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El Diablo's test

With few exceptions, microphones today are more or less inspired by german classics which were released in the 1950’s and 60’s. With a few exceptions... Here is one: The Crowley & Tripp El Diablo, a kind of revolution in the small world of ribbon microphones. Let’s review it!
With few exceptions, microphones today are more or less inspired by german classics which were released in the 1950’s and 60’s. With a few exceptions... Here is one: The Crowley & Tripp El Diablo, a kind of revolution in the small world of ribbon microphones. Let’s review it!

A little history...

El Diablo

Crowley & Tripp is a newcomer in the audio world. Founded in 2004, the company has its background in medical acoustic research and has started to work in the audio domain using the same technical skills. Bob Crowley and Hugh Tripp have developed their own technologies, building ribbon microphones, with one word in mind: originality. Among their creations, the Naked Eye has been really successful, particularly in the USA.
Crowley & Tripp’s most recent microphone, El Diablo is also their most innovative product. Instead of aluminum or duraluminum, the ribbon is made of a special Roswellite Advanced Material, engineered with nanoscaled structures, such as carbon nanotubes.

Studio de la reine

This technology tackles the main shortcoming of a ribbon mic: its fragility. Actually, a ribbon mic has two enemies: the phantom power and the higher sound pressure levels (SPL). Even if some ribbon mics have succeeded in managing the phantom power issue, they still have problems with SPL. Usually, a ribbon mic that has been submitted to a high SPL is at risk of being damaged.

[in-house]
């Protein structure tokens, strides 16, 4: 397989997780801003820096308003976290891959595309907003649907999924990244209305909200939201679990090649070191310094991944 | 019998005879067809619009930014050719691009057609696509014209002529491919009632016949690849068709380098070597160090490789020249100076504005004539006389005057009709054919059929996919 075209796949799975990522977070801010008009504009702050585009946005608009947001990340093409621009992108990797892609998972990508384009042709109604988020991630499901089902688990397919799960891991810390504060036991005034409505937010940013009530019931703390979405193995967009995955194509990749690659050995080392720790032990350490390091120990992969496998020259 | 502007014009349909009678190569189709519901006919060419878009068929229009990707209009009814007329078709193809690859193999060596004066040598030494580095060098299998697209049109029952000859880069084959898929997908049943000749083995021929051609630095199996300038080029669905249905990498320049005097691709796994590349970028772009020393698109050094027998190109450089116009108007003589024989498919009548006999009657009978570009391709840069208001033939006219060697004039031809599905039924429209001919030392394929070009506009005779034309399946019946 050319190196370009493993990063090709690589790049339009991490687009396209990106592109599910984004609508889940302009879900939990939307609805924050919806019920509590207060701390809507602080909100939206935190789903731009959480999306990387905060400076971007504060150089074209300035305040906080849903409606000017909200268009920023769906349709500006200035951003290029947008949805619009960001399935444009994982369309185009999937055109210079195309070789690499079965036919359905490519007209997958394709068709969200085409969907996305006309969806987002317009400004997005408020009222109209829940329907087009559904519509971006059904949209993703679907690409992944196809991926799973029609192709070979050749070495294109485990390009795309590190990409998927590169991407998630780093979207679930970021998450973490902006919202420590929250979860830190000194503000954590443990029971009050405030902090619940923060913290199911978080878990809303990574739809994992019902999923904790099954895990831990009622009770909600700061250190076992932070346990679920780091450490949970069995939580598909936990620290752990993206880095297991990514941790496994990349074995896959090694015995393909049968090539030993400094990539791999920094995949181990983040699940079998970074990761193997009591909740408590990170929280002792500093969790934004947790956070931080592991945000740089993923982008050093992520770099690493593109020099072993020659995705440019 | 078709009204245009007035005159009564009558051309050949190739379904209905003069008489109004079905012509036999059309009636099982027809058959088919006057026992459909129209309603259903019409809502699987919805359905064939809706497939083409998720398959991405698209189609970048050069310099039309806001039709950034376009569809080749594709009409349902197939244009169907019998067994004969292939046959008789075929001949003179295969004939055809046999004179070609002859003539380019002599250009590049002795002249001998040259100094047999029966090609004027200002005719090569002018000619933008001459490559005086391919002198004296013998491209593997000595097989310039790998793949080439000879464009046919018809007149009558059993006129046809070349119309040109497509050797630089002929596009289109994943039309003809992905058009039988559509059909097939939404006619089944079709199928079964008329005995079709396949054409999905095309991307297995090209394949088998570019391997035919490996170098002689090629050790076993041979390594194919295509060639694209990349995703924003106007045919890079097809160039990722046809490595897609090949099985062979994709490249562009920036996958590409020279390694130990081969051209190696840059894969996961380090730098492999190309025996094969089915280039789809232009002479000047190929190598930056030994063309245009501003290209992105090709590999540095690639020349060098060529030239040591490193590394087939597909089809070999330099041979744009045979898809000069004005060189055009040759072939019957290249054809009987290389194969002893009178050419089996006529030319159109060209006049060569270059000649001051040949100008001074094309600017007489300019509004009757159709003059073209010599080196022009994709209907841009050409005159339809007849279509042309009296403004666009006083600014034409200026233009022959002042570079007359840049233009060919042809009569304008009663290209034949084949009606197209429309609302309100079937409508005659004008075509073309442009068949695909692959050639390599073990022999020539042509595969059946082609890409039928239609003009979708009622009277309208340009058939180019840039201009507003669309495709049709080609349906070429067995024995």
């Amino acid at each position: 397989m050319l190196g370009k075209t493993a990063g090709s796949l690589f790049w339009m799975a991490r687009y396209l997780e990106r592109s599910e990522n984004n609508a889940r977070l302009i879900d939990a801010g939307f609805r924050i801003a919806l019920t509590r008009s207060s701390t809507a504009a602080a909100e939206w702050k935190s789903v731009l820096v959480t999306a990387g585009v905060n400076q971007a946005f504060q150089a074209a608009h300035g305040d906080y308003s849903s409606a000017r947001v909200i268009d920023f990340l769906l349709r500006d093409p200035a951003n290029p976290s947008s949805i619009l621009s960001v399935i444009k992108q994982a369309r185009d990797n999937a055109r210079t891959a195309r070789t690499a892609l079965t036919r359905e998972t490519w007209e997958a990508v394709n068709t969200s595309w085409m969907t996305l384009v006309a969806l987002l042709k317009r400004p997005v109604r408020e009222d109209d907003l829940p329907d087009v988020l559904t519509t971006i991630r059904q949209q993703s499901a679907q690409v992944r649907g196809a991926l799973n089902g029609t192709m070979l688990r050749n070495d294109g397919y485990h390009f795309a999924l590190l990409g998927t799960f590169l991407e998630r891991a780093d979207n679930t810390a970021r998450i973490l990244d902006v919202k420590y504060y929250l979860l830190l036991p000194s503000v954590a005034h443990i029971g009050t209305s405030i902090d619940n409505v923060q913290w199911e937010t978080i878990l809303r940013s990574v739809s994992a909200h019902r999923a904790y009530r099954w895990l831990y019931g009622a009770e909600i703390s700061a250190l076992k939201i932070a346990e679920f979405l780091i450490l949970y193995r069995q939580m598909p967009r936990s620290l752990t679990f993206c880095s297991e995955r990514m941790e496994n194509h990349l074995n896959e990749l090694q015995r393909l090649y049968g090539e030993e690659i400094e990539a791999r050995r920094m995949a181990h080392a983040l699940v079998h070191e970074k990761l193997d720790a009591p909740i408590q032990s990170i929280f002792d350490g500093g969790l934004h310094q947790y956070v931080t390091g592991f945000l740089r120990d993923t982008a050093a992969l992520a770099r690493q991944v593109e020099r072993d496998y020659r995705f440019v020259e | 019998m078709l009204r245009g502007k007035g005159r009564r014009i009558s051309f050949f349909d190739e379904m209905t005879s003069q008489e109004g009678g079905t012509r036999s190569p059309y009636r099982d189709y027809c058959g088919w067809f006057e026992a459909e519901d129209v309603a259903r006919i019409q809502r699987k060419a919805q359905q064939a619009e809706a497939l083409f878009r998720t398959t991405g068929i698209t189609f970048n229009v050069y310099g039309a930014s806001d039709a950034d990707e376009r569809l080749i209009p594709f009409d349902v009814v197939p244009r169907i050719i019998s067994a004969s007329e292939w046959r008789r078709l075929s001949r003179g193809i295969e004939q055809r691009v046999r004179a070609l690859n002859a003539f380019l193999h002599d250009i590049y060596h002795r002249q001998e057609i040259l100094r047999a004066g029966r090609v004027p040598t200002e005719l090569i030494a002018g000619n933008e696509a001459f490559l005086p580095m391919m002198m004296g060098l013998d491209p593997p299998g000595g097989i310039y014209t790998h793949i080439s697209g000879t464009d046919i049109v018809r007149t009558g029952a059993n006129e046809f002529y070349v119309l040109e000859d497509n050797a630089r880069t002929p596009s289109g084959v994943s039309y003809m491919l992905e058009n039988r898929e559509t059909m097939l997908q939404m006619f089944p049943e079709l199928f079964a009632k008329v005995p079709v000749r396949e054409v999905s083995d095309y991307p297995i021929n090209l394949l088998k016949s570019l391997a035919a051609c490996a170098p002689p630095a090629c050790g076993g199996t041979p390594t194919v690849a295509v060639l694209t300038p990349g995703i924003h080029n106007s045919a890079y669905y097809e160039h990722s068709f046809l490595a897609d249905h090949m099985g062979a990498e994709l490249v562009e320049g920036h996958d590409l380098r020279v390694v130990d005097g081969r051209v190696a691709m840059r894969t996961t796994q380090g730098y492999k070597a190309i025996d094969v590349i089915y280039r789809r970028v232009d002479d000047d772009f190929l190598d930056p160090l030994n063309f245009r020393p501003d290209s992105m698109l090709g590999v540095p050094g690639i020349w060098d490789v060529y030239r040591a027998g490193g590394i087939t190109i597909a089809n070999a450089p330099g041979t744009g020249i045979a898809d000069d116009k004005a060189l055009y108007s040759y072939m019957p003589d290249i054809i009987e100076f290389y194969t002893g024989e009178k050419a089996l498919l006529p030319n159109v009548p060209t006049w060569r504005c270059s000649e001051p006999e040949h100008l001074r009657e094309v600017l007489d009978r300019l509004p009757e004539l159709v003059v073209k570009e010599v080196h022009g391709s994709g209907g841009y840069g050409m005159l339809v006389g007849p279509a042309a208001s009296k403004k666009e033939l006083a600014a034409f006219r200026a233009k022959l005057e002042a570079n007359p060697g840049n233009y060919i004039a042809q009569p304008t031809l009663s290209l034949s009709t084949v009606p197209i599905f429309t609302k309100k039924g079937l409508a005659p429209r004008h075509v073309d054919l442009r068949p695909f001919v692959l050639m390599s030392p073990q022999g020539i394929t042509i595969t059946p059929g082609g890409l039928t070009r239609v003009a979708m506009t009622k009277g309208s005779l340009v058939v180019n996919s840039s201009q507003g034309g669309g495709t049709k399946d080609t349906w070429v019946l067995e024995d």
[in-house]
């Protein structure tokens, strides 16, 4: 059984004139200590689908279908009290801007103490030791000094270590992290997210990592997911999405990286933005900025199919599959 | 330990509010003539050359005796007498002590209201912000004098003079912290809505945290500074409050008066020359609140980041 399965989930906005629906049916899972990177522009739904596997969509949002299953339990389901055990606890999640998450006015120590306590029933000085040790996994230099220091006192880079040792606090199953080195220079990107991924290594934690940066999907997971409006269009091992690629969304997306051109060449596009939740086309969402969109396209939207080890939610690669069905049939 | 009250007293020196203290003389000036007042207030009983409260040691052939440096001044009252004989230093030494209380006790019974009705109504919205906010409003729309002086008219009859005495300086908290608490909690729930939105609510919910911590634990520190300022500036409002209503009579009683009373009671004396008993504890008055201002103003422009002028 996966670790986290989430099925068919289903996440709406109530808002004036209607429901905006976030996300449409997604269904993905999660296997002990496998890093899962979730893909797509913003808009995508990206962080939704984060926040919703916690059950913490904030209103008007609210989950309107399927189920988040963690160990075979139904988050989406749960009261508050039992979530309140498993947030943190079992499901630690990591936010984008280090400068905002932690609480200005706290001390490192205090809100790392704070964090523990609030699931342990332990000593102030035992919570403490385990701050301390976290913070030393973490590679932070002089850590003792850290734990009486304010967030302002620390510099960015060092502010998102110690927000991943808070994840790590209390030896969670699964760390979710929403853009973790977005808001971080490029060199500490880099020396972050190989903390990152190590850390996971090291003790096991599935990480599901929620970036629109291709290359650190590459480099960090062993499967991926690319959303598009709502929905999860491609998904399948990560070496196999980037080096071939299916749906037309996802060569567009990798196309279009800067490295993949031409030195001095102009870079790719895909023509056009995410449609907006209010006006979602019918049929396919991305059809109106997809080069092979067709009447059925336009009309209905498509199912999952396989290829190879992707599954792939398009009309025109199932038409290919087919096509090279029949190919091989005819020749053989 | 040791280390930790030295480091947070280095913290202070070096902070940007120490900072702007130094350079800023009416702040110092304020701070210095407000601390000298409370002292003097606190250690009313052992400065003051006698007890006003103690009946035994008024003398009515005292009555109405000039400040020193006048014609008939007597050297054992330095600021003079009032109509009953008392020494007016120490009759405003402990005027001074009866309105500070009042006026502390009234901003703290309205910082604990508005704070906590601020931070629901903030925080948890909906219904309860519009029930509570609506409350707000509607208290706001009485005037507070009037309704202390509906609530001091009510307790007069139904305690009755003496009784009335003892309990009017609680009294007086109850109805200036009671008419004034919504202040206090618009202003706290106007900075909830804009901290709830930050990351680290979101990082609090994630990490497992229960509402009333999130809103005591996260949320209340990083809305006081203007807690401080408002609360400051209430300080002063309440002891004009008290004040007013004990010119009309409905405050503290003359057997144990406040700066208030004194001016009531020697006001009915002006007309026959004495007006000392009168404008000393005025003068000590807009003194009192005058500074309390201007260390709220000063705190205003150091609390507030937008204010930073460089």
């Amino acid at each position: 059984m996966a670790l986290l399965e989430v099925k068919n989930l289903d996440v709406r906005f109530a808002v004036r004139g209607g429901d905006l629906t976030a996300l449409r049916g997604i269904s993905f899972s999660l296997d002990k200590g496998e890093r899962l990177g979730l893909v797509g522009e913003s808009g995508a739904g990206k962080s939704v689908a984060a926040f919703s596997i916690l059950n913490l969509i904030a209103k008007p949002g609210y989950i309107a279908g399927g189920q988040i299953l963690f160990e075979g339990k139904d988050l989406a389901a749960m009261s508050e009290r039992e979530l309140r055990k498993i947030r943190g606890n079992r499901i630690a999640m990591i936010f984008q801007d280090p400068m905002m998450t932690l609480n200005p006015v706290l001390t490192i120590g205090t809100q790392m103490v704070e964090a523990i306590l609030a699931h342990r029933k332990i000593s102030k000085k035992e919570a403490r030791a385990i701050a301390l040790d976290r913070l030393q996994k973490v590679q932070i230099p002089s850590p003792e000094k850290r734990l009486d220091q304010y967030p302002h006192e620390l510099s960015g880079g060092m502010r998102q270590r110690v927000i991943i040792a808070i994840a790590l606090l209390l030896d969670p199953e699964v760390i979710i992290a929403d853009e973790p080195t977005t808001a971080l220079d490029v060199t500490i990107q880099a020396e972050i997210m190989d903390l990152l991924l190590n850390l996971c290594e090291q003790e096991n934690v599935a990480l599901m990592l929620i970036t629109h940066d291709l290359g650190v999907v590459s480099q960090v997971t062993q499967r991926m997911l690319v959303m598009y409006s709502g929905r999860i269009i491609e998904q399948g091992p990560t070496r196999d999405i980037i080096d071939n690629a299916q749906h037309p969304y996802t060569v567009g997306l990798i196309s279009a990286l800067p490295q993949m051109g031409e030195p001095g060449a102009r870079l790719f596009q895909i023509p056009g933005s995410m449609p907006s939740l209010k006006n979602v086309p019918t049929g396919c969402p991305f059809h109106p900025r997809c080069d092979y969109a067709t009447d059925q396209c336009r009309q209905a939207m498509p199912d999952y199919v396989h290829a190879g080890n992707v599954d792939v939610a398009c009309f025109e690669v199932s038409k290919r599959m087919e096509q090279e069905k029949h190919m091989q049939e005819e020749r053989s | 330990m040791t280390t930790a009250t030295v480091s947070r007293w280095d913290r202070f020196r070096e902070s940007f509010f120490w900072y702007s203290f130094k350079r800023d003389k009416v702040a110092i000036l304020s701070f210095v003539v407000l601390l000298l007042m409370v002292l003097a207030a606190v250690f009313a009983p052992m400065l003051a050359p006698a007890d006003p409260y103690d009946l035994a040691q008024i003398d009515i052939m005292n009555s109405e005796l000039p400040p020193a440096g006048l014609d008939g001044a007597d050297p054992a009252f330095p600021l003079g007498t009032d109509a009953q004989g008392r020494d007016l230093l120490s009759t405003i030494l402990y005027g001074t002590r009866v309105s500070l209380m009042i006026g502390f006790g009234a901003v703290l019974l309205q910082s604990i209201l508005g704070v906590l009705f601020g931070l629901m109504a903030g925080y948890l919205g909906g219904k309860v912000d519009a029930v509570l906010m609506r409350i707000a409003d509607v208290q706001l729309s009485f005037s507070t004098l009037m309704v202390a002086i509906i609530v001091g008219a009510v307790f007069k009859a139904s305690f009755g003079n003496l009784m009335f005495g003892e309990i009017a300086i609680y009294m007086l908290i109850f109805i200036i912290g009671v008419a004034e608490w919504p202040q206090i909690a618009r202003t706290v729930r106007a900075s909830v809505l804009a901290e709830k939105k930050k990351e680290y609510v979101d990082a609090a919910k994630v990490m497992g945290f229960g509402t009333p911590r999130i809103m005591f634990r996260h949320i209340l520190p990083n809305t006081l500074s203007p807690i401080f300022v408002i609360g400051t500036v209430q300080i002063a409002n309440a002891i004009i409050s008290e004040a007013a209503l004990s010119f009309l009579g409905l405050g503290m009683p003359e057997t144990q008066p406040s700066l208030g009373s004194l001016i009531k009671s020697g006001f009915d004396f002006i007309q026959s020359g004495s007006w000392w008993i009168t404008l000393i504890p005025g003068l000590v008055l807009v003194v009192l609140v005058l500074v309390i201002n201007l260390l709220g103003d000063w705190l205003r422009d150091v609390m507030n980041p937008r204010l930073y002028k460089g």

Conceived in partnership with the famous Mercenary Audio’s “Fletcher”, the El Diablo specifications were simple: create an extreme SPL capable ribbon microphone. One of the challenge was to make it ideal for bass drum recording...

Such a mic needs exceptional test conditions. We were lucky enough to access the pro environment Studio de la Reine, and benefit from the golden ears of its residents: Laurent, François and Jérémy. We “tortured” the El Diablo in the 30m2 live room, whose acoustical treatment has been designed by Jean-Pierre Lafont. We used three kicks, one snare drum, a bass and two guitar amps, mic’ed simultaneously by the El Diablo and also with the mics normally used in each of these recording situations.

The audio path: the signals go in a SSL 4000 G, are converted by an Apogee AD-16 and recorded in a Pro Tools HD.

Bass drums

Micro devant la grosse caisse

When recording the bass drums, we compared El Diablo with a Soundelux E47, strongly inspired by a Neumann U47. Mics were put in front of the bass drum.

The first recorded BD was a 22” maple GMS. This modern bass drum is ideal for rock, with its round and punchy tone. The El Diablo performs well and the mic's SPL handling capability is very good. Compared to the E47, the El Diablo delivered a more complete sound: you can hear everything, from the beater transients to the “boom.”

We were in a cold sweat about our first extreme test : putting the El Diablo inside the kick, through the event... But there was no problem, not an ounce of saturation, the sound was still perfectly clear. Admittedly it had a lot af bottom end, and was less interesting than when the mic was in front of the bass drum, but Crowley & Tripp have taken up the technological challenge.

Mic inside the drum

The second BD is a 24” birch Mapex. Huge kick, lots of bottom end. In this context, brillance isn’t that important and El Diablo has no particular interest. There’s too much low end, when the E47 does a better job of keeping the balance between beater and “boom”.